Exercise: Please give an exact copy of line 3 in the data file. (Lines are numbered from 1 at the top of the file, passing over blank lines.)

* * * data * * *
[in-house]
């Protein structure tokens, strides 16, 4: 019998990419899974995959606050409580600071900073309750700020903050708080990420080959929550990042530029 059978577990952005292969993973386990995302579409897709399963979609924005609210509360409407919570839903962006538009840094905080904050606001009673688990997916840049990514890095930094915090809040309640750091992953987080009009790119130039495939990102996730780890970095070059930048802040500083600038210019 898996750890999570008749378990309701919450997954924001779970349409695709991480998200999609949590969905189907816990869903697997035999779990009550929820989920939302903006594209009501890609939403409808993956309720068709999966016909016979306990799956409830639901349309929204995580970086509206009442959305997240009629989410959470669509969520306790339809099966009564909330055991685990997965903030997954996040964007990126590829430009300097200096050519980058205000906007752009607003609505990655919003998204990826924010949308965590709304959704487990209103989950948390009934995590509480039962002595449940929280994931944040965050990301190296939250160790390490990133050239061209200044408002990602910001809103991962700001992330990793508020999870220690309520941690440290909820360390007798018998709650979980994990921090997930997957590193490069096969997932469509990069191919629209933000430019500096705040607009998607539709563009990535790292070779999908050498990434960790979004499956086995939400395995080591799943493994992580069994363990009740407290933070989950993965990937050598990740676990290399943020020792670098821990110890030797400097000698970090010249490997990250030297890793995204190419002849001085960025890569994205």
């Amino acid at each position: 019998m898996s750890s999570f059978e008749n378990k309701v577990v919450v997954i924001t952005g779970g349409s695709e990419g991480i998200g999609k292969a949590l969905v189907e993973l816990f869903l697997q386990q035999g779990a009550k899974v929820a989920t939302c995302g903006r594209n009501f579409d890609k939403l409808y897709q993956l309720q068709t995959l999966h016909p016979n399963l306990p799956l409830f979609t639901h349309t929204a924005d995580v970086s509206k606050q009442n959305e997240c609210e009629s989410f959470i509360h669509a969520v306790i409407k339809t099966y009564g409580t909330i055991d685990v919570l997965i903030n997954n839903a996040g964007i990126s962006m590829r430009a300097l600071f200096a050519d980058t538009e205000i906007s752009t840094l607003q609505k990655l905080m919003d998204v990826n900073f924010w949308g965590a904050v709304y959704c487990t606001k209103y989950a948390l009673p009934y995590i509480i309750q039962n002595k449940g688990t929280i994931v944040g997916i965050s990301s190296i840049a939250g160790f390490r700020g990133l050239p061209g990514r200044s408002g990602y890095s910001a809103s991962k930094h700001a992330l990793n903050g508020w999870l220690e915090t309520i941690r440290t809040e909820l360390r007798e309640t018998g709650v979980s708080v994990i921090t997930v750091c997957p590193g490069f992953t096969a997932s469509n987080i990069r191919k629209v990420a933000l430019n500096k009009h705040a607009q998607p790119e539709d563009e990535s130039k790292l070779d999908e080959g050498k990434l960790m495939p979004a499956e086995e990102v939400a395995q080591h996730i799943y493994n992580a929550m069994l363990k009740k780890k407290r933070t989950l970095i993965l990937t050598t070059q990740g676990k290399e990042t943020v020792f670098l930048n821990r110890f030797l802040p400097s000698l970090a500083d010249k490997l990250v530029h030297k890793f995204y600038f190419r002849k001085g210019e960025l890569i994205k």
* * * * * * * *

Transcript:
């Amino acid at each position: 019998m898996s750890s999570f059978e008749n378990k309701v577990v919450v997954i924001t952005g779970g349409s695709e990419g991480i998200g999609k292969a949590l969905v189907e993973l816990f869903l697997q386990q035999g779990a009550k899974v929820a989920t939302c995302g903006r594209n009501f579409d890609k939403l409808y897709q993956l309720q068709t995959l999966h016909p016979n399963l306990p799956l409830f979609t639901h349309t929204a924005d995580v970086s509206k606050q009442n959305e997240c609210e009629s989410f959470i509360h669509a969520v306790i409407k339809t099966y009564g409580t909330i055991d685990v919570l997965i903030n997954n839903a996040g964007i990126s962006m590829r430009a300097l600071f200096a050519d980058t538009e205000i906007s752009t840094l607003q609505k990655l905080m919003d998204v990826n900073f924010w949308g965590a904050v709304y959704c487990t606001k209103y989950a948390l009673p009934y995590i509480i309750q039962n002595k449940g688990t929280i994931v944040g997916i965050s990301s190296i840049a939250g160790f390490r700020g990133l050239p061209g990514r200044s408002g990602y890095s910001a809103s991962k930094h700001a992330l990793n903050g508020w999870l220690e915090t309520i941690r440290t809040e909820l360390r007798e309640t018998g709650v979980s708080v994990i921090t997930v750091c997957p590193g490069f992953t096969a997932s469509n987080i990069r191919k629209v990420a933000l430019n500096k009009h705040a607009q998607p790119e539709d563009e990535s130039k790292l070779d999908e080959g050498k990434l960790m495939p979004a499956e086995e990102v939400a395995q080591h996730i799943y493994n992580a929550m069994l363990k009740k780890k407290r933070t989950l970095i993965l990937t050598t070059q990740g676990k290399e990042t943020v020792f670098l930048n821990r110890f030797l802040p400097s000698l970090a500083d010249k490997l990250v530029h030297k890793f995204y600038f190419r002849k001085g210019e960025l890569i994205k």